9. Park elsewhere. If you’re staying at a hotel where space is at a premium, within a city for example, you may be subjecting yourself to a fee for parking. If you must bring a car, you might be able to find a parking lot nearby for less money.

10. Leave yourself enough time to review your bill. If you’re rushing to check out quickly in order to catch a flight or your next appointment, you might not give your hotel bill the attention it deserves. Some hotels are kind enough to slip your bill under your door early on your check-out date, but if not, leave enough time to review your bill line by line. If there is a charge you don’t agree with, have it removed by talking to the manager. This happened to me on one of the first hotel stays I experienced as an adult responsible for paying the bill — and at a time when I probably didn’t have enough money for taking vacations, anyway.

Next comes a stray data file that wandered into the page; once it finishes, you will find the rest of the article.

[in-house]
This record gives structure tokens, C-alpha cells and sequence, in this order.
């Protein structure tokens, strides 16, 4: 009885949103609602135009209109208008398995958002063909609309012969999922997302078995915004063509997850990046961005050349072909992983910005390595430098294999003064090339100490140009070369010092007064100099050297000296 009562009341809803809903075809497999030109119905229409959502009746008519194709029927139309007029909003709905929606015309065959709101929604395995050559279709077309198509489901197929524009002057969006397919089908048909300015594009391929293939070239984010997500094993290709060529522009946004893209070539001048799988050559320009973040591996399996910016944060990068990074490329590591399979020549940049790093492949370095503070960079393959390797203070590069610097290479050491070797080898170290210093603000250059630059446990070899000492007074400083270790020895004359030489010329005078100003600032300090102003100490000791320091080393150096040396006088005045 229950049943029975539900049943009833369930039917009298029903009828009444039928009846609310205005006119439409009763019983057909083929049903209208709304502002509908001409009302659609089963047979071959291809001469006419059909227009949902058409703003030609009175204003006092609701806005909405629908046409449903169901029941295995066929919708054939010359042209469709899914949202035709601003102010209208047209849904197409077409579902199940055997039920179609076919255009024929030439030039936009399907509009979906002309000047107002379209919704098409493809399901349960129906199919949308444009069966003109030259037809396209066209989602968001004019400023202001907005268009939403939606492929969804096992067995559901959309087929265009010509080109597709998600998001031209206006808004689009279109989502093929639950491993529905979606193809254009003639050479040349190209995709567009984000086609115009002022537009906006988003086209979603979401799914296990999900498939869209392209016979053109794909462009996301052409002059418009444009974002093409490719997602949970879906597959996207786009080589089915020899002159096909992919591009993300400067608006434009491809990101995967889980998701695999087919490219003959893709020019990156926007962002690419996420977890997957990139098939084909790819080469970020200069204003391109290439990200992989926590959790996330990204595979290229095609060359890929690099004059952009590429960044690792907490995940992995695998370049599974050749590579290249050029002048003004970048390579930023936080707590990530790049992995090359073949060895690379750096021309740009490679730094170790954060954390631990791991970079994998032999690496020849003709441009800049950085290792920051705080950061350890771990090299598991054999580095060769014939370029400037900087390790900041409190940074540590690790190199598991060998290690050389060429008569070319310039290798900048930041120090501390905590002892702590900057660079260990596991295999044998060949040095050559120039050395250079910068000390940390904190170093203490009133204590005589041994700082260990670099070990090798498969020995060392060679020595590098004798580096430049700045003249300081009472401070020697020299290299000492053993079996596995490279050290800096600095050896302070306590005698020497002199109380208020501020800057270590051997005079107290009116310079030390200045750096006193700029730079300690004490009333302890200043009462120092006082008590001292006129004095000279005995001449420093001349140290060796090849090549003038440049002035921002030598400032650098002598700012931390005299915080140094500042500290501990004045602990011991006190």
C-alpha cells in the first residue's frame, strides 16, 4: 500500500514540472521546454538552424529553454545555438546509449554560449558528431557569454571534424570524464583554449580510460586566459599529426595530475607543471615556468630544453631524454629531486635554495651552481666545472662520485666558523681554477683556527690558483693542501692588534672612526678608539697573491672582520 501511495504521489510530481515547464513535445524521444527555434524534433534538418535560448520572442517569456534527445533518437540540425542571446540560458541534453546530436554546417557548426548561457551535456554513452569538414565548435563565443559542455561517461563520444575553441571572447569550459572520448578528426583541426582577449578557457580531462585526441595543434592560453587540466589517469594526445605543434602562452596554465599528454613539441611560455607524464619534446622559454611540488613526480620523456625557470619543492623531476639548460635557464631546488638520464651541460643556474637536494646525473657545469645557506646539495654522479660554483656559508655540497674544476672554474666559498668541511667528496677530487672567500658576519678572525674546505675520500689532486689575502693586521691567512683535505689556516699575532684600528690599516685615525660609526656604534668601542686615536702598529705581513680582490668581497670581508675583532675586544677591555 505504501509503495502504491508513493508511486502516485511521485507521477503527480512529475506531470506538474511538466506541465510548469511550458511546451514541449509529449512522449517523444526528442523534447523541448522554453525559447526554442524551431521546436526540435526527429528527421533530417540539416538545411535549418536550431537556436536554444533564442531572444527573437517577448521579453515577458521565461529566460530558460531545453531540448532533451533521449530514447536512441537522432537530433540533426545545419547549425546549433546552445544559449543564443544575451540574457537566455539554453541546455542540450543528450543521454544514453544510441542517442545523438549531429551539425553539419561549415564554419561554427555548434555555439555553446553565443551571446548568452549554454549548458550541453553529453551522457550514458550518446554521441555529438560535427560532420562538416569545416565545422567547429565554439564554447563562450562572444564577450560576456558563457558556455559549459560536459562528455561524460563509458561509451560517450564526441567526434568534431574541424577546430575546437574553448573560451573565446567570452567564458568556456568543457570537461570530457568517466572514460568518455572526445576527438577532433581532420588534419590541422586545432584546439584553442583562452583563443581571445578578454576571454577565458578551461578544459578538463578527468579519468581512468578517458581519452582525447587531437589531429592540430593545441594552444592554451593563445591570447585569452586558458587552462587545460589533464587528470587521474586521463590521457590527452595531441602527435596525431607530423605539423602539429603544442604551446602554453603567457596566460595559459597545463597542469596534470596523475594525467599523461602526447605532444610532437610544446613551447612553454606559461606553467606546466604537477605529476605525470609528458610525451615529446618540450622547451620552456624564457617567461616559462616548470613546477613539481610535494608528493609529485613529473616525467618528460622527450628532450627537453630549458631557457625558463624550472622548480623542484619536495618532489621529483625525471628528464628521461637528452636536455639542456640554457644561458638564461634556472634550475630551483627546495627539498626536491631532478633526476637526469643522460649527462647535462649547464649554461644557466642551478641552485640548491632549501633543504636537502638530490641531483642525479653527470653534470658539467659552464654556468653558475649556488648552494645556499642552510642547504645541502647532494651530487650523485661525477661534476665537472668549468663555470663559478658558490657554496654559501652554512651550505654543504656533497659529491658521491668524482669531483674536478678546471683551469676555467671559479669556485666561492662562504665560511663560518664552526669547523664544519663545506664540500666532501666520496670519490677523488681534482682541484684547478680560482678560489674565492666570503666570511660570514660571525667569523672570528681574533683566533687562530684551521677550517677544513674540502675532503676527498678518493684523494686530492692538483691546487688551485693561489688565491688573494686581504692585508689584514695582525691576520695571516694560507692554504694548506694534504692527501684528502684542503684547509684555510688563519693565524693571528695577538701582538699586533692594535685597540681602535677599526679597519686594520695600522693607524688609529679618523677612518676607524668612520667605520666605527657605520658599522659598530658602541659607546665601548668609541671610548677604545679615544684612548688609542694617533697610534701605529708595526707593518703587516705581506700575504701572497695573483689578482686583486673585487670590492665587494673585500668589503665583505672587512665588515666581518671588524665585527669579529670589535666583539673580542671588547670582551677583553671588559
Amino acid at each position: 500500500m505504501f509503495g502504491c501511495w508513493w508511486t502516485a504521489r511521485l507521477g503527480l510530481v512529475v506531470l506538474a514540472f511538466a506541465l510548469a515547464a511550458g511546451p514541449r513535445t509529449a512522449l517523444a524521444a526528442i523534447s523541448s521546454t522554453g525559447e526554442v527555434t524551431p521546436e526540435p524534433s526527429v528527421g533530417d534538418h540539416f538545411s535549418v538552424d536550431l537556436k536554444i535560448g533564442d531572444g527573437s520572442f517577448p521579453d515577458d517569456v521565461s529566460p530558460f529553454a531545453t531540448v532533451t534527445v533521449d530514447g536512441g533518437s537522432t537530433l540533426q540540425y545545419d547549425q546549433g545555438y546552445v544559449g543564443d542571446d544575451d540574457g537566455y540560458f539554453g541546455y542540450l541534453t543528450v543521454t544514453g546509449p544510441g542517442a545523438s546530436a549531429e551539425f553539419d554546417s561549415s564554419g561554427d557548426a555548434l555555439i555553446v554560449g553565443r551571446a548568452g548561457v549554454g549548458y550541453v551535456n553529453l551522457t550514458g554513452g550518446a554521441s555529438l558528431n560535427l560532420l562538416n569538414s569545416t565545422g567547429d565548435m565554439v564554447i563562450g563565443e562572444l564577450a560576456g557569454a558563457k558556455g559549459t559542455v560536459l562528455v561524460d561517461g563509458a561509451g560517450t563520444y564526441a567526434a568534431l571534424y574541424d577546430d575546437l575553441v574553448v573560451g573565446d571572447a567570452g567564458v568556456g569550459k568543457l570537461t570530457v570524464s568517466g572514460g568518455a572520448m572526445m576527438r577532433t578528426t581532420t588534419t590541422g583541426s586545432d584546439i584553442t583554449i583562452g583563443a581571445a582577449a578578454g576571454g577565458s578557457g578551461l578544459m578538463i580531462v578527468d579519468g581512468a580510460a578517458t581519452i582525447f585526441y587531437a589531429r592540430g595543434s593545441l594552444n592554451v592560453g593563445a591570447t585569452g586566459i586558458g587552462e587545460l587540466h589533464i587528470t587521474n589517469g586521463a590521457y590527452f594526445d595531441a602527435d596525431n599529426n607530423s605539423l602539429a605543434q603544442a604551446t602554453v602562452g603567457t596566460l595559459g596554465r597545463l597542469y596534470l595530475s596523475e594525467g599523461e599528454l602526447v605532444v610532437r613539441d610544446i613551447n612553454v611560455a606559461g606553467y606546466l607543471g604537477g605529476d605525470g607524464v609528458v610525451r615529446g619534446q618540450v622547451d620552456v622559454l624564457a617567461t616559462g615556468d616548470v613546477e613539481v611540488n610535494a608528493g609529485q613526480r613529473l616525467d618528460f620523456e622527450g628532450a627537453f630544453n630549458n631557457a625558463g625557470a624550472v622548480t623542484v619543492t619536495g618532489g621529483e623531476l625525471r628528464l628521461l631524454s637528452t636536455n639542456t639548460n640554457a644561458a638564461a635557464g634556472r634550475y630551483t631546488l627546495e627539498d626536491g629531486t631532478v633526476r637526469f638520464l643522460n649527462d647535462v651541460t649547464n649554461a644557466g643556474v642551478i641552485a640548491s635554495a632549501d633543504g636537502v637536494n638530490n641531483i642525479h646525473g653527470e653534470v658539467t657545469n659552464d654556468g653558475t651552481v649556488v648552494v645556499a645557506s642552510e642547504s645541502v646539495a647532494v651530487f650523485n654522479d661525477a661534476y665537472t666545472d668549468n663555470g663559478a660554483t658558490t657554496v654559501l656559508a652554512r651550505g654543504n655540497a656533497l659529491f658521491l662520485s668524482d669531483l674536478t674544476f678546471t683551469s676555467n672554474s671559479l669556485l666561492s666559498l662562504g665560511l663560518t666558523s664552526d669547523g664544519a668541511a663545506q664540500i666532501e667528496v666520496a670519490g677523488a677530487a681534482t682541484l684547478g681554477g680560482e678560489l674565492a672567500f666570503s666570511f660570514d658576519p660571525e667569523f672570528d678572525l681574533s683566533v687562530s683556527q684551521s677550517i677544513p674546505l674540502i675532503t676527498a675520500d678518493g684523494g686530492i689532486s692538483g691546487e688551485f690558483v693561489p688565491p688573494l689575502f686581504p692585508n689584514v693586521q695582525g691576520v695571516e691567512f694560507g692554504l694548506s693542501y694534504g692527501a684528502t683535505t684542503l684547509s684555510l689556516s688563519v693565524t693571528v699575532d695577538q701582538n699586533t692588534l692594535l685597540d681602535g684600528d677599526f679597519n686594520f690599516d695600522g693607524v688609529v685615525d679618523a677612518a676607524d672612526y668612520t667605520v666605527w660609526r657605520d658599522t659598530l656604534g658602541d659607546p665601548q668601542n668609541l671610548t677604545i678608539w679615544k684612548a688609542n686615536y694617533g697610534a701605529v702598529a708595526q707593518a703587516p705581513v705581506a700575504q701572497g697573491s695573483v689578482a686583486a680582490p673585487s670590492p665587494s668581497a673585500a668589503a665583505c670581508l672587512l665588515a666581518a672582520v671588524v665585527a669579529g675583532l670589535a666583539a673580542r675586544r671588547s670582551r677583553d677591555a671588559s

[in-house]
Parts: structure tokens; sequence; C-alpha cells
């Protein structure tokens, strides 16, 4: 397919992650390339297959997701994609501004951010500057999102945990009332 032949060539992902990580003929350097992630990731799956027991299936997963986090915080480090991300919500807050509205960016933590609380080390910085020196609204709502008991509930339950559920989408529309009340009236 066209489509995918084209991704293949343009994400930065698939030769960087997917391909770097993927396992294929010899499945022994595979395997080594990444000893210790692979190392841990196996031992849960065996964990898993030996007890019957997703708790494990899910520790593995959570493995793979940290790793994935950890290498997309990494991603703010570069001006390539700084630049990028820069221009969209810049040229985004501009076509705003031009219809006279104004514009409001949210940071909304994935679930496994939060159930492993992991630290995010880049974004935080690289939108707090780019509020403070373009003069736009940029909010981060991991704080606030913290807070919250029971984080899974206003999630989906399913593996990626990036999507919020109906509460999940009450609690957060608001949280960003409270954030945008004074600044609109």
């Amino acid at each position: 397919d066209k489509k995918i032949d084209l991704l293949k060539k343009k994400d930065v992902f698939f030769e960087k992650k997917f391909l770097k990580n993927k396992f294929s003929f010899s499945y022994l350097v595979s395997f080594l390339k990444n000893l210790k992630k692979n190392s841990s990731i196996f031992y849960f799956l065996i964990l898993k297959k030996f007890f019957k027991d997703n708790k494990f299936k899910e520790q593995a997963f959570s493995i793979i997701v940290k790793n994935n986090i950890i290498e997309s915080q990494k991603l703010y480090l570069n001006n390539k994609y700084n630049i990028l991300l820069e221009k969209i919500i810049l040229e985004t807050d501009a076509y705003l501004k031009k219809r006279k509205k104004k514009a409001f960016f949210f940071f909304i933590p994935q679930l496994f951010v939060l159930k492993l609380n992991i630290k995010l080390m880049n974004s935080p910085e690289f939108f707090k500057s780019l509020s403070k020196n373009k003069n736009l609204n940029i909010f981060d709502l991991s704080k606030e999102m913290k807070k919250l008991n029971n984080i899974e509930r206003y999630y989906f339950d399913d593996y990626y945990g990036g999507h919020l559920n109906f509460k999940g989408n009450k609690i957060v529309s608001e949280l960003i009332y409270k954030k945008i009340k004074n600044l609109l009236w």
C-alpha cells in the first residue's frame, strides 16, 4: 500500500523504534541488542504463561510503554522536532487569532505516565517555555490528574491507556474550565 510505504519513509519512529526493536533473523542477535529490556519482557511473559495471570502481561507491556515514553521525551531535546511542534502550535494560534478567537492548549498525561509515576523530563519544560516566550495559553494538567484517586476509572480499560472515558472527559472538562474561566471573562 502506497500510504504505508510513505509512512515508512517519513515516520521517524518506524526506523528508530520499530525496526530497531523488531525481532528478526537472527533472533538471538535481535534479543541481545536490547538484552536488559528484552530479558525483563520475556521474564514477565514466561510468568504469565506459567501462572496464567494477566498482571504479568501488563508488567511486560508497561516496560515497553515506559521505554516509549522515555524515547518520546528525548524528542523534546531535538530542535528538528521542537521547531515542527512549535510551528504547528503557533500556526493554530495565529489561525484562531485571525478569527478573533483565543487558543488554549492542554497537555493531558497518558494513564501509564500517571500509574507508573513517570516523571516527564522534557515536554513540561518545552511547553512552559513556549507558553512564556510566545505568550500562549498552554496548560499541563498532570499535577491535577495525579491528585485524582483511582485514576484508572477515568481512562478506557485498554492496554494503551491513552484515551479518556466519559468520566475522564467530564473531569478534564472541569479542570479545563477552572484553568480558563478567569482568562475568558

What’s your favorite hotel fee?

Photo: kevin dooley

Updated November 9, 2011 and originally published November 2, 2011. If you enjoyed this article, subscribe to the RSS feed or receive daily emails. Follow @ConsumerismComm on Twitter and visit our Facebook page for more updates.

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About the author

Luke Landes, also known as Flexo, is the founder of Consumerism Commentary. He has been blogging and writing for the internet since 1995 and has been building online communities since 1991. Find out more about him and follow Luke Landes on Twitter. View all articles by .